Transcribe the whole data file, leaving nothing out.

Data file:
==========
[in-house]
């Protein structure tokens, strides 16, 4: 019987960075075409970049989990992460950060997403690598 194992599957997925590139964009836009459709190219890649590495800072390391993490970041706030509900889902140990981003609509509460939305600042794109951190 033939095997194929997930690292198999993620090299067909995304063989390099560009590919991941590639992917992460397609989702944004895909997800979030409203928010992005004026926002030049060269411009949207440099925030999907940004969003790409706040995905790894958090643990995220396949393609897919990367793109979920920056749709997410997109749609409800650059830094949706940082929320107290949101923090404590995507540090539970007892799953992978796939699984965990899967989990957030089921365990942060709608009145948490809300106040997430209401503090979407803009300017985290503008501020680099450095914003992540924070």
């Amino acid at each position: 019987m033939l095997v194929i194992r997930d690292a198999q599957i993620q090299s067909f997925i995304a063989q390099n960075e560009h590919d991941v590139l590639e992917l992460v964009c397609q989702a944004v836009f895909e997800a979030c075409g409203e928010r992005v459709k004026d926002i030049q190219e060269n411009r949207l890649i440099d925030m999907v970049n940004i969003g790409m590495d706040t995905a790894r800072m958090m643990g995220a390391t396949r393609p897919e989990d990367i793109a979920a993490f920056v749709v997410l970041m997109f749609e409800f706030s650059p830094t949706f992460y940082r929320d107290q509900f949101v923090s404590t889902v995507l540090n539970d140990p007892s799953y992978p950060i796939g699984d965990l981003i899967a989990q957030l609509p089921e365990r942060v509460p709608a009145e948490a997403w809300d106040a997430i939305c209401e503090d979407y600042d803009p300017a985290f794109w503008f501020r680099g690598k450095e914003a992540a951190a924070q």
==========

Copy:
[in-house]
């Protein structure tokens, strides 16, 4: 019987960075075409970049989990992460950060997403690598 194992599957997925590139964009836009459709190219890649590495800072390391993490970041706030509900889902140990981003609509509460939305600042794109951190 033939095997194929997930690292198999993620090299067909995304063989390099560009590919991941590639992917992460397609989702944004895909997800979030409203928010992005004026926002030049060269411009949207440099925030999907940004969003790409706040995905790894958090643990995220396949393609897919990367793109979920920056749709997410997109749609409800650059830094949706940082929320107290949101923090404590995507540090539970007892799953992978796939699984965990899967989990957030089921365990942060709608009145948490809300106040997430209401503090979407803009300017985290503008501020680099450095914003992540924070």
């Amino acid at each position: 019987m033939l095997v194929i194992r997930d690292a198999q599957i993620q090299s067909f997925i995304a063989q390099n960075e560009h590919d991941v590139l590639e992917l992460v964009c397609q989702a944004v836009f895909e997800a979030c075409g409203e928010r992005v459709k004026d926002i030049q190219e060269n411009r949207l890649i440099d925030m999907v970049n940004i969003g790409m590495d706040t995905a790894r800072m958090m643990g995220a390391t396949r393609p897919e989990d990367i793109a979920a993490f920056v749709v997410l970041m997109f749609e409800f706030s650059p830094t949706f992460y940082r929320d107290q509900f949101v923090s404590t889902v995507l540090n539970d140990p007892s799953y992978p950060i796939g699984d965990l981003i899967a989990q957030l609509p089921e365990r942060v509460p709608a009145e948490a997403w809300d106040a997430i939305c209401e503090d979407y600042d803009p300017a985290f794109w503008f501020r680099g690598k450095e914003a992540a951190a924070q």